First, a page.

Roadside Plants

About Roadside Plants

Many people enjoy our many wildflowers and other plants growing along our roadways. Some occur naturally and some have been planted. Some people want to take these plants home to their gardens. This raises both legal issues and ethical issues. KNPS does NOT advocate digging plants from roadsides or from any native habitat.

Legality of Digging Roadside Plants

It is illegal to dig plants from roadsides. Clay Adams, District 1 Engineer for KDOT explains, “The Secretary of Transportation has jurisdiction over the state highway right of way. No one is allowed to do anything on the right of way with out the permission of the Secretary. This is normally handled with a Use of Right of Way permit from the District office. We have not, and would not allow this type of activity by the public.”

Ethics of Digging Roadside Plants

Most people try to transplant plants when they are blooming.  This is the most stressful time for a plant, and usually guarantees failure.  Furthermore many of our prairie plants have deep roots and it’s difficult to get but a small part of the root when transplanting.  By trying to dig plants from the wild, the plant is eliminated from its habitat. There are much better alternatives to digging plants from roadsides.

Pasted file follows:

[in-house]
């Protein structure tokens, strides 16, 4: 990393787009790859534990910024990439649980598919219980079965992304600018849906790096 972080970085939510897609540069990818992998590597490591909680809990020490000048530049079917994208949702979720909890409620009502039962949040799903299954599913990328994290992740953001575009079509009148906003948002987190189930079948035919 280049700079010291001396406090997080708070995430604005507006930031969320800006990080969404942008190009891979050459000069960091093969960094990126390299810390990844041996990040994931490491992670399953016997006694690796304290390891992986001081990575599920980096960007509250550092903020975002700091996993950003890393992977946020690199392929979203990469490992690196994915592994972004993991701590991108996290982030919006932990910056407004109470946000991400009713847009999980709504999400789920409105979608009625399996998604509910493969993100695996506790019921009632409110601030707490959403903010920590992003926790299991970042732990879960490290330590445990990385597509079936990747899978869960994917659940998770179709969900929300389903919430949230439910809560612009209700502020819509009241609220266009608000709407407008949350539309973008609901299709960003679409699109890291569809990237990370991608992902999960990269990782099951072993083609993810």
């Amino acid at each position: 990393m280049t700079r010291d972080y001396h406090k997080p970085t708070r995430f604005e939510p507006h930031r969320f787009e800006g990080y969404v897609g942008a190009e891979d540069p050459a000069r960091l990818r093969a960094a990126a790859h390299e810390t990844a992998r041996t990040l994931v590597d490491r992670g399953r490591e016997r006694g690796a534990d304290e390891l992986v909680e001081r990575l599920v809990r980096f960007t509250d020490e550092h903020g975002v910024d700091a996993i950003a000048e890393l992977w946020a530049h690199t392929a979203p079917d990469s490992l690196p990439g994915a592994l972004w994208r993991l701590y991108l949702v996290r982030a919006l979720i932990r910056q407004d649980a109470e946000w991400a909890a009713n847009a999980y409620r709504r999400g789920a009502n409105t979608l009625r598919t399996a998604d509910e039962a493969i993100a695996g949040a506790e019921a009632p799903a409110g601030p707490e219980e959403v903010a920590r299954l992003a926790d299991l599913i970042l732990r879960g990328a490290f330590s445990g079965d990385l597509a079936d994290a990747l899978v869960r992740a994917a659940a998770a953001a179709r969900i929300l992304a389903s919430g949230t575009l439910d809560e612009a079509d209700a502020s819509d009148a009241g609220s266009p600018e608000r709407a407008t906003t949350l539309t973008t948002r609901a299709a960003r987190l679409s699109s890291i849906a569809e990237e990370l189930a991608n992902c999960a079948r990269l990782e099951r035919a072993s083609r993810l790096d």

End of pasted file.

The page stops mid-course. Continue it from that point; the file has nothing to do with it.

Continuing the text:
Alternatives to Digging Roadside Plants

A better alternative is to purchase plants or seeds from a nursery.  If there is a plant you want in your garden, study the plant.  Learn what conditions it needs to thrive in.  Make sure your yard meets those conditions, and you should meet with success. See our Resources for information on landscaping with native plants. Included is a list of commercial resources of seeds and plants.

Collecting seeds is another option. Seed must be mature. Do not overcollect seed. A few seed "heads" can have hundreds if not thousands of seeds. That should be enough for a garden. Do your research on collecting seeds. Our Recommended Books lists restoration guides that have good information on collecting seed.